The Canterbury Tales
The Relationship Between the Knight's Tale and the Miller's Tale in Chaucer's Canterbury Tales
The Knight, as the highest ranking member of the train of pilgrims, is chosen "whether by chance, luck, or destiny" (844) to tell the first of the Canterbury tales. When he finishes, the intoxicated Miller demands to go next, despite the Host having asked the Monk, as the next-highest ranking male pilgrim, if he knows "Somewhat to quite with the Knyghtes tale" (3119). The host tells the Miller to wait until "Som bettre man shal telle us first anothe," because they ought to "work" the telling of the stories "properly," (3130-31) but the Miller insists on violating the social order and telling his tale second. He wants to 'match' the Knight's tale, or one-up it.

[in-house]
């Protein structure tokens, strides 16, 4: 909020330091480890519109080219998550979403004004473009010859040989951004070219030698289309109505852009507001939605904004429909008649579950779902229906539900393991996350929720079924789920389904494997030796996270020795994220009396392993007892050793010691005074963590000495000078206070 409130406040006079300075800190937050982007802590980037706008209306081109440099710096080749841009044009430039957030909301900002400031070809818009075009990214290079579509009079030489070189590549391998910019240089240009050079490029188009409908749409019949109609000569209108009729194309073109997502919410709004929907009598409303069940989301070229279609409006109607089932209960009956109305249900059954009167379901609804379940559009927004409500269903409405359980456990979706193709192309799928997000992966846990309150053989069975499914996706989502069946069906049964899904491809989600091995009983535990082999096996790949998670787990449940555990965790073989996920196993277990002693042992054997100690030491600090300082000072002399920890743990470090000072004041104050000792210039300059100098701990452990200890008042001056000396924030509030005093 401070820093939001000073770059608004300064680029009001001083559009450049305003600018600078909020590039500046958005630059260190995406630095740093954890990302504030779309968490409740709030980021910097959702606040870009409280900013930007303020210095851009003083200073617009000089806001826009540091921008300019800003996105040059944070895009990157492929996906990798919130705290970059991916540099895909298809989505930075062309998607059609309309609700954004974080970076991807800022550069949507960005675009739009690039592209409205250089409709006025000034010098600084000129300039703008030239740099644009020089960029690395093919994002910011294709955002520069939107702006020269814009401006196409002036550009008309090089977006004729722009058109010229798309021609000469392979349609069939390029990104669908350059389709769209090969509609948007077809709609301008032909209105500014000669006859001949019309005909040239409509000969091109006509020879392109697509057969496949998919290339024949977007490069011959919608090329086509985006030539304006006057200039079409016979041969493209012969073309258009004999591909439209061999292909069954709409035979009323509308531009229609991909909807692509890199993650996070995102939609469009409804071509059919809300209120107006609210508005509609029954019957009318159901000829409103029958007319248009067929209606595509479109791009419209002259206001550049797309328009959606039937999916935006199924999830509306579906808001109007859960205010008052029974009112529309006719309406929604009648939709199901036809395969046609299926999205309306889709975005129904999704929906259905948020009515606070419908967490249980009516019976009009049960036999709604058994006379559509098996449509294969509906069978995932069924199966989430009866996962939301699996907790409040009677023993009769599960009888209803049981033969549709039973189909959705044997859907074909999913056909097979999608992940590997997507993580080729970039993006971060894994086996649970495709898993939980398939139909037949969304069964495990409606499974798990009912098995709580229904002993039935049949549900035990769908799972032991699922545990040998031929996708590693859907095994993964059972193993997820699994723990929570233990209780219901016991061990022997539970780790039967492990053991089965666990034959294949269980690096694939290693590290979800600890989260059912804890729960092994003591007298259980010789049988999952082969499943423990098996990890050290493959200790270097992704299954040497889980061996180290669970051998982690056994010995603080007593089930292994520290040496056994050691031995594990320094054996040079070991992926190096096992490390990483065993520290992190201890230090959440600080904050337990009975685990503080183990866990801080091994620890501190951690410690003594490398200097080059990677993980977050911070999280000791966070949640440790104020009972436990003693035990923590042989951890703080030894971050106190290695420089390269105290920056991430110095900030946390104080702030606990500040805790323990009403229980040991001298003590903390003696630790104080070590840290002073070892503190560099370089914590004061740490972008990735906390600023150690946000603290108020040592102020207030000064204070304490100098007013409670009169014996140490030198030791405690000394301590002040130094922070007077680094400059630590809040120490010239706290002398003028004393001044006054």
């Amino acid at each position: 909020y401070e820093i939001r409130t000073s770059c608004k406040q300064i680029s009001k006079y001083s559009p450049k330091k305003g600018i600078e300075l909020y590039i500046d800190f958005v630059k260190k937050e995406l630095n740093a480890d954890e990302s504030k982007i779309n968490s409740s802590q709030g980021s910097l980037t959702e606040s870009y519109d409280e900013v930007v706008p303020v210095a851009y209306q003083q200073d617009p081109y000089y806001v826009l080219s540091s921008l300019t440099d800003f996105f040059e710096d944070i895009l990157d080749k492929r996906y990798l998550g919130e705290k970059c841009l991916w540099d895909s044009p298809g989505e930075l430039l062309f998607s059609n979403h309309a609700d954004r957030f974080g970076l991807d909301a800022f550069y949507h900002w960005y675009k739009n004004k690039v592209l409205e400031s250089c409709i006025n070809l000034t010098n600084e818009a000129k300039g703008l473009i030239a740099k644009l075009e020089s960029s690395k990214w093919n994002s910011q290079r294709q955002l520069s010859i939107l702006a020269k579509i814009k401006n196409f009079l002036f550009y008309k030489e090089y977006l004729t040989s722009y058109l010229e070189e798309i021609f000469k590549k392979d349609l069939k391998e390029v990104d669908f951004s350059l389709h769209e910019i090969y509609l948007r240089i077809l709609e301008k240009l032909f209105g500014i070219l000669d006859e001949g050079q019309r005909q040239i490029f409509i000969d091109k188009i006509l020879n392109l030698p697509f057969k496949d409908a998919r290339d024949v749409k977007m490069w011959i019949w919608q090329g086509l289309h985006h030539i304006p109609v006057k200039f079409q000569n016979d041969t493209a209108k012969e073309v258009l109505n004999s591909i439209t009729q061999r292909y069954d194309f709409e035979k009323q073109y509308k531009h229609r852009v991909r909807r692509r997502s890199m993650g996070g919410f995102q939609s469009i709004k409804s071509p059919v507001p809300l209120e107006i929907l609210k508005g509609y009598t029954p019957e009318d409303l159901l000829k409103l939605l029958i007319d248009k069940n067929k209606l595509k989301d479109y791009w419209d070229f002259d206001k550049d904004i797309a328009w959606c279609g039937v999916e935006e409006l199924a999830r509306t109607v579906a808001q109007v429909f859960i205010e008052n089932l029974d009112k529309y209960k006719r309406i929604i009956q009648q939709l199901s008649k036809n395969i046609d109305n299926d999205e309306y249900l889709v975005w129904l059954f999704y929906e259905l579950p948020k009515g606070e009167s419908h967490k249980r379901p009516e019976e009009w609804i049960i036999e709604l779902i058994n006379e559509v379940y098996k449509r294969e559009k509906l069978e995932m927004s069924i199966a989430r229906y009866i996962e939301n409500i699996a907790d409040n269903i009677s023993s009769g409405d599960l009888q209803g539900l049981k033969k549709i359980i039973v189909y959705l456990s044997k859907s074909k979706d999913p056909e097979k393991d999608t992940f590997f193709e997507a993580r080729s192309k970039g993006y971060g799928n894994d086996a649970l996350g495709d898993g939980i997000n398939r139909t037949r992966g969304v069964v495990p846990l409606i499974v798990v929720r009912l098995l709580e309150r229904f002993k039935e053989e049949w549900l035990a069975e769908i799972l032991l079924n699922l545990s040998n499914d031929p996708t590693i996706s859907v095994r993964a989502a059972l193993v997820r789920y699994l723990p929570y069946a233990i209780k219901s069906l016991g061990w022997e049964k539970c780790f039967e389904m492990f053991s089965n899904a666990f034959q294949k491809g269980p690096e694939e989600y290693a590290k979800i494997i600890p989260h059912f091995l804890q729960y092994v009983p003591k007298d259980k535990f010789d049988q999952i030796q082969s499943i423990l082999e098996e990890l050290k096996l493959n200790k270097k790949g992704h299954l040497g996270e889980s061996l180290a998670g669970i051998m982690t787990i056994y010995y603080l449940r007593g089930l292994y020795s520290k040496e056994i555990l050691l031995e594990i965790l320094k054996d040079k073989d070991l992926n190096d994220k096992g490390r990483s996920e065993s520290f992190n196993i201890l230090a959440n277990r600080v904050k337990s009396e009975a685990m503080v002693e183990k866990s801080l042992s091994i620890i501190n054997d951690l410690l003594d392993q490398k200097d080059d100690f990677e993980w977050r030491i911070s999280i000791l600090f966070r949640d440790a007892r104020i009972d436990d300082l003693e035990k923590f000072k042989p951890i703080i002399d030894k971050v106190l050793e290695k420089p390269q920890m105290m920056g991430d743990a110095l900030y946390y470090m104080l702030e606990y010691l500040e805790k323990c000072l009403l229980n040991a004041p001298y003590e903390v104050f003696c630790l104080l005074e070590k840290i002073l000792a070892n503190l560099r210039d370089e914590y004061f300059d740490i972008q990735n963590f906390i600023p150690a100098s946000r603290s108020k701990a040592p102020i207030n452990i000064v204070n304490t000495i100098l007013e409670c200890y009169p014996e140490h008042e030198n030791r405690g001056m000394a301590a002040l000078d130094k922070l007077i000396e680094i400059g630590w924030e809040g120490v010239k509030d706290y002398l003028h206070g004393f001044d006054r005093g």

Both the Knight's Tale and the tale that the Miller tells are love stories, but they could not be more dissimilar. The Knight's tale is long and overall, serious. He self-consciously intrudes into his narrative with clumsy transitions between time and place, and editorializes his censorship of the events. The gentlefolk of the train say it is a 'noble story' and worthy of being memorized (3111-2). The Miller's tale is short and funny; he is a brisk, straightforward, and impersonal narrator;...
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